SAMR also found that the defendant companies violated Article 17.(5) of AML by imposing unreasonable trading conditions. According to the penalty decision, the defendant companies threatened to terminate supply if downstream calcium gluconate injection manufacturers did not either sell the finished product back to the defendant companies or act as their OEMs. Threats of termination, according to SAMR, were attempts to monopolize the downstream market for calcium gluconate injections.
Calculation of Fines and Confiscation of Illegal Gains
Under the AML, the maximum fine for a violation of abuse of dominance is 10% of sales. Neither the AML nor SAMR regulations have stipulated whether SAMR would calculate fines based on a company's total sales or consider only the sales of relevant products involved in the investigation. In this case, SAMR imposed the maximum fine on Kanghui, totaling RMB 143.8 million. The other two defendants were fined 9% and 7% percent of their 2018 sales. Although the SAMR did not explain is fine calculation method in its decision, it appears that SAMR levied the penalty against the companies' total revenues in China.
In addition to fines, SAMR has authority under the AML to confiscate ill-gotten gains that result from a violation. Since China formed SAMR in April 2018, consolidating antitrust enforcement under a single agency, the number of cases in which the agency confiscated illegal gains has increased. SAMR's predecessor agencies confiscated illegal gains in just 12% of cases, but SAMR has done so in 20% of its penalty decisions. In this case, SAMR calculated Kanghui's ill-gotten gains at RMB 108.9 million. Confiscations from Puyunhui and Taiyangshen totaled RMB 12.1 million.
SAMR's decision also suggests that the defendants' conduct during the investigation contributed to the large penalties. SAMR imposed additional fines of RMB 2.53 million on Kanghui, Puyunhui, and 14 individuals at those two companies for allegedly obstructing SAMR's investigation. According to the SAMR, employees refused to provide information, and concealed, destroyed, or relocated evidence.
Two weeks prior to this penalty decision, SAMR published an enforcement notice cautioning companies, particularly pharmaceutical companies, that it will adopt a faster and more stringent approach to investigations during the coronavirus pandemic. Investigating unfairly high prices will an enforcement priority. While SAMR did not refer to COVID-19 in its penalty decision in the calcium gluconate case, the timing of SAMR's enforcement notice and the large fines in this case are a warning to deter similar conduct.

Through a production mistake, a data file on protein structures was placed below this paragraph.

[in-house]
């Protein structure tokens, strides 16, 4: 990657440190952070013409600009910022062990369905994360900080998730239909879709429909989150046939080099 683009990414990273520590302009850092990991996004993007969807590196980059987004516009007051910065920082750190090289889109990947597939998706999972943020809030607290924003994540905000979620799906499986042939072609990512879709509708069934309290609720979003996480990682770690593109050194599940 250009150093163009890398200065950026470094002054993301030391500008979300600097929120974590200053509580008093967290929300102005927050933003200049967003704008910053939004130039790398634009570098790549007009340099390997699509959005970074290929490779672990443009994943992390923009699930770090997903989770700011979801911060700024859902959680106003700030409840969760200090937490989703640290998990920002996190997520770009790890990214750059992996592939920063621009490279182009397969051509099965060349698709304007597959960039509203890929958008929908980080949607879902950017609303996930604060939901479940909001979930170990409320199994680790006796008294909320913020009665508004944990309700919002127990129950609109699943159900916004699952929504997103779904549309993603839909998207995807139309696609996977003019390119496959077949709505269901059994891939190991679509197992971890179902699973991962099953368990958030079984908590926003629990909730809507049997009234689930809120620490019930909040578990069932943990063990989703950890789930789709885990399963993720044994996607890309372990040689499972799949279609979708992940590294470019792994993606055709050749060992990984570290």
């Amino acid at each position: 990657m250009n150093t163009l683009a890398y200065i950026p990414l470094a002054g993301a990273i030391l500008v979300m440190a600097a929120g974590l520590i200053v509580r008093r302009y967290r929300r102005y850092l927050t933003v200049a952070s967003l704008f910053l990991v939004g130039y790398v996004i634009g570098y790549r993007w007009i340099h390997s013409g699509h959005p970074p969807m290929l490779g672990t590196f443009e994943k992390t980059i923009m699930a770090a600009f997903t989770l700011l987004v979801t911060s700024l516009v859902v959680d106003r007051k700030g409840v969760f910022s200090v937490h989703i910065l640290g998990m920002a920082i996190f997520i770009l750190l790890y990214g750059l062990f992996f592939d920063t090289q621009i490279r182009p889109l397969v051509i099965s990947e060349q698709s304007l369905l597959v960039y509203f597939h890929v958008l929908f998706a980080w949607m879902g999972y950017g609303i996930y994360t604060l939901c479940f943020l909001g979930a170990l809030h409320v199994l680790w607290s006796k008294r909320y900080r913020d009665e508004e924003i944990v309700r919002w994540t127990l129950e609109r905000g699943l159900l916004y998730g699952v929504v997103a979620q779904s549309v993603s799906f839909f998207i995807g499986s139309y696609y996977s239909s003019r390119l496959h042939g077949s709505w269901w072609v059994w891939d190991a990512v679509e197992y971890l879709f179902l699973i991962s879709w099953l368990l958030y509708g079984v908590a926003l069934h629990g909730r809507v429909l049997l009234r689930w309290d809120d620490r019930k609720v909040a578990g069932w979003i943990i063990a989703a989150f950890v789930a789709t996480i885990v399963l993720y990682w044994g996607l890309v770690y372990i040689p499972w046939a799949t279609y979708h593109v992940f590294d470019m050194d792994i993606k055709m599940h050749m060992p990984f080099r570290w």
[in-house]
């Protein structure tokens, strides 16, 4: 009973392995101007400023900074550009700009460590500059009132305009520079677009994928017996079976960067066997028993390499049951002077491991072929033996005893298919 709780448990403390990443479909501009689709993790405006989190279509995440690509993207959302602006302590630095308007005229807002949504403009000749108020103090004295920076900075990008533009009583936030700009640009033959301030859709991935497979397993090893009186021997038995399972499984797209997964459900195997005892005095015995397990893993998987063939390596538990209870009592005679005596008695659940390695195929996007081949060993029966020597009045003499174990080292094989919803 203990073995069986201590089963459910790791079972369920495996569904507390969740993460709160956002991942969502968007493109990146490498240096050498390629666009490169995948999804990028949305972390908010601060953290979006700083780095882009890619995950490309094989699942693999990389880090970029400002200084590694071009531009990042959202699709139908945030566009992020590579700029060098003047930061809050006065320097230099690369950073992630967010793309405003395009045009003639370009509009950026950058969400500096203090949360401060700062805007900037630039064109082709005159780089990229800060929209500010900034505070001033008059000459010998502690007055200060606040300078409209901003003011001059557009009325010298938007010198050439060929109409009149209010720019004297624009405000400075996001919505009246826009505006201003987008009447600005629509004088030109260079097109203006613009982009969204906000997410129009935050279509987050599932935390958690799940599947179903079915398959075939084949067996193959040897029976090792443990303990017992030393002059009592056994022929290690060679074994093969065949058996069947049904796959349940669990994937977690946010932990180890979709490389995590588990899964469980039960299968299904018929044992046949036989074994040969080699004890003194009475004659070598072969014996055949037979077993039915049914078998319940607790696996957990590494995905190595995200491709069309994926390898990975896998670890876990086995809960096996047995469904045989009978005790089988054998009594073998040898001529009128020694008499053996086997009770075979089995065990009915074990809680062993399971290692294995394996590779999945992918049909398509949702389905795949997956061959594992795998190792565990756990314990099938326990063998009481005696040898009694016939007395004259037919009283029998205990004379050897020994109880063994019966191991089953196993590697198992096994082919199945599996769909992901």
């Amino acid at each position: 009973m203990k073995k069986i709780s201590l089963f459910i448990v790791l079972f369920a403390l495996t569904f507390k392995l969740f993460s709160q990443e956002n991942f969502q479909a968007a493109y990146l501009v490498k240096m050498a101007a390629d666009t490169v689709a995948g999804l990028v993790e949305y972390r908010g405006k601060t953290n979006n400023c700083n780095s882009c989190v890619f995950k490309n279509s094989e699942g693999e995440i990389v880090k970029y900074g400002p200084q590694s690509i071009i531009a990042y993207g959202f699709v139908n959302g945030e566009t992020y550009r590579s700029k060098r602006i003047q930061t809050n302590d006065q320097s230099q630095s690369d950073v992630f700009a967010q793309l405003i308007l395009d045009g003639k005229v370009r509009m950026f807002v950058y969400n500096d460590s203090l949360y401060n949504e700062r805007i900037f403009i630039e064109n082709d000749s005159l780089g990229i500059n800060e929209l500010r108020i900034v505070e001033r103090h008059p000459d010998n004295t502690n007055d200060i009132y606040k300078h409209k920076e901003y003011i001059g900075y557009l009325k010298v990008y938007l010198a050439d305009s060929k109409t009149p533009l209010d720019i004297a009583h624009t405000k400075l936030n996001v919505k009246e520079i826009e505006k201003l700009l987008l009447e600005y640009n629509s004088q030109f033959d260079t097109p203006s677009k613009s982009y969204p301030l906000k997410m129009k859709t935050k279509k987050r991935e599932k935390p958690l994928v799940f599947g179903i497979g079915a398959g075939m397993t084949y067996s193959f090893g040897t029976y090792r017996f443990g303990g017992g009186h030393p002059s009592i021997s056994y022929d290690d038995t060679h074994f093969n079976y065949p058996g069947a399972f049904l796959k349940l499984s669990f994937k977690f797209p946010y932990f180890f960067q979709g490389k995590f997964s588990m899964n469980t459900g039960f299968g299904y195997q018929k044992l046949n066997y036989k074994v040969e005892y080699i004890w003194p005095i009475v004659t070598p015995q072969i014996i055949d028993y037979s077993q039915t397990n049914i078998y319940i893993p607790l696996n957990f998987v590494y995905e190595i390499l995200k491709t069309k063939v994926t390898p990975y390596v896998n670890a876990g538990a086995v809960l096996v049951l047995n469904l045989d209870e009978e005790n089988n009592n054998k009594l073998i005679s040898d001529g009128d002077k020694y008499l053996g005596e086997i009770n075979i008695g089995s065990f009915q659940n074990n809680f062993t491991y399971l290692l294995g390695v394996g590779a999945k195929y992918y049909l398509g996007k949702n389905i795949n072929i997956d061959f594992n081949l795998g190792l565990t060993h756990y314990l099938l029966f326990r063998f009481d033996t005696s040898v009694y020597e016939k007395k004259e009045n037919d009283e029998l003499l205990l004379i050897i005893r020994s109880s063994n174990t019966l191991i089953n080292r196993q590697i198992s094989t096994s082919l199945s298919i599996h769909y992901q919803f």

Three Key Takeaways
- Although China largely has abandoned price controls, its antimonopoly agencies are quick to intervene when they uncover evidence of prices they believe to be high and unfair. Given the COVID-19 crisis, SAMR will apply heightened scrutiny to pricing conduct in sensitive industries such as pharmaceuticals, medical equipment, and public utilities.
- SAMR has pursued collective dominance cases in oligopolistic markets with greater frequency than its counterparts in other jurisdictions. So far, all of SAMR's collective dominance cases have involved companies with agreements or structural links that facilitated coordination among them. Companies operating in concentrated industries in China should review any contracting or pricing strategies that could be perceived as exclusionary or unfair.
- This penalty decision highlights SAMR's growing use of its power to require companies to repay ill-gotten gains to punish and deter antitrust violations.
Originally published on May 2020